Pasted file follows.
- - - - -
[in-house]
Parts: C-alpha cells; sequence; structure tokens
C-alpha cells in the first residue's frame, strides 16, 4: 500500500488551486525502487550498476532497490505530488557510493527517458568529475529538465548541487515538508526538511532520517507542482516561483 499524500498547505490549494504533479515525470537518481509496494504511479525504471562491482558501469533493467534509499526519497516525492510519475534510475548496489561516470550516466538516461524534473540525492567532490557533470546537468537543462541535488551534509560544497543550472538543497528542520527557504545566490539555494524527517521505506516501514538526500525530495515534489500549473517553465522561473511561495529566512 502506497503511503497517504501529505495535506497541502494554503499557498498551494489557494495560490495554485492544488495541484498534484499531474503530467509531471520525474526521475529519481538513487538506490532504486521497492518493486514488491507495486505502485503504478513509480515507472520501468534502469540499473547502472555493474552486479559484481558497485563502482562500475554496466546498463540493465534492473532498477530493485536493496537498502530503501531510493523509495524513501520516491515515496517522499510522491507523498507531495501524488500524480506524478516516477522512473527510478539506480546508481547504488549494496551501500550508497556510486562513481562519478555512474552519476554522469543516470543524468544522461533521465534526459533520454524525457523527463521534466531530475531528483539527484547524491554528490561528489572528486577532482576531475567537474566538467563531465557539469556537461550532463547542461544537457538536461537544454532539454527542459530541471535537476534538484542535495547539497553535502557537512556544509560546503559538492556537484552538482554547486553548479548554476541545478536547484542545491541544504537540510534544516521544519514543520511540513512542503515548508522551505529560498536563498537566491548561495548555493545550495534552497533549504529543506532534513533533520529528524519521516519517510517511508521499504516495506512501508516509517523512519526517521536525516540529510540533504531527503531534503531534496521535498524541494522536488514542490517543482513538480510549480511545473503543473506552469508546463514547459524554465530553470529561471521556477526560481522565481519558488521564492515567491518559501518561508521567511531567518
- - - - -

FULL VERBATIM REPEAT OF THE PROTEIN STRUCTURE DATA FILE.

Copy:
[in-house]
Parts: C-alpha cells; sequence; structure tokens
C-alpha cells in the first residue's frame, strides 16, 4: 500500500488551486525502487550498476532497490505530488557510493527517458568529475529538465548541487515538508526538511532520517507542482516561483 499524500498547505490549494504533479515525470537518481509496494504511479525504471562491482558501469533493467534509499526519497516525492510519475534510475548496489561516470550516466538516461524534473540525492567532490557533470546537468537543462541535488551534509560544497543550472538543497528542520527557504545566490539555494524527517521505506516501514538526500525530495515534489500549473517553465522561473511561495529566512 502506497503511503497517504501529505495535506497541502494554503499557498498551494489557494495560490495554485492544488495541484498534484499531474503530467509531471520525474526521475529519481538513487538506490532504486521497492518493486514488491507495486505502485503504478513509480515507472520501468534502469540499473547502472555493474552486479559484481558497485563502482562500475554496466546498463540493465534492473532498477530493485536493496537498502530503501531510493523509495524513501520516491515515496517522499510522491507523498507531495501524488500524480506524478516516477522512473527510478539506480546508481547504488549494496551501500550508497556510486562513481562519478555512474552519476554522469543516470543524468544522461533521465534526459533520454524525457523527463521534466531530475531528483539527484547524491554528490561528489572528486577532482576531475567537474566538467563531465557539469556537461550532463547542461544537457538536461537544454532539454527542459530541471535537476534538484542535495547539497553535502557537512556544509560546503559538492556537484552538482554547486553548479548554476541545478536547484542545491541544504537540510534544516521544519514543520511540513512542503515548508522551505529560498536563498537566491548561495548555493545550495534552497533549504529543506532534513533533520529528524519521516519517510517511508521499504516495506512501508516509517523512519526517521536525516540529510540533504531527503531534503531534496521535498524541494522536488514542490517543482513538480510549480511545473503543473506552469508546463514547459524554465530553470529561471521556477526560481522565481519558488521564492515567491518559501518561508521567511531567518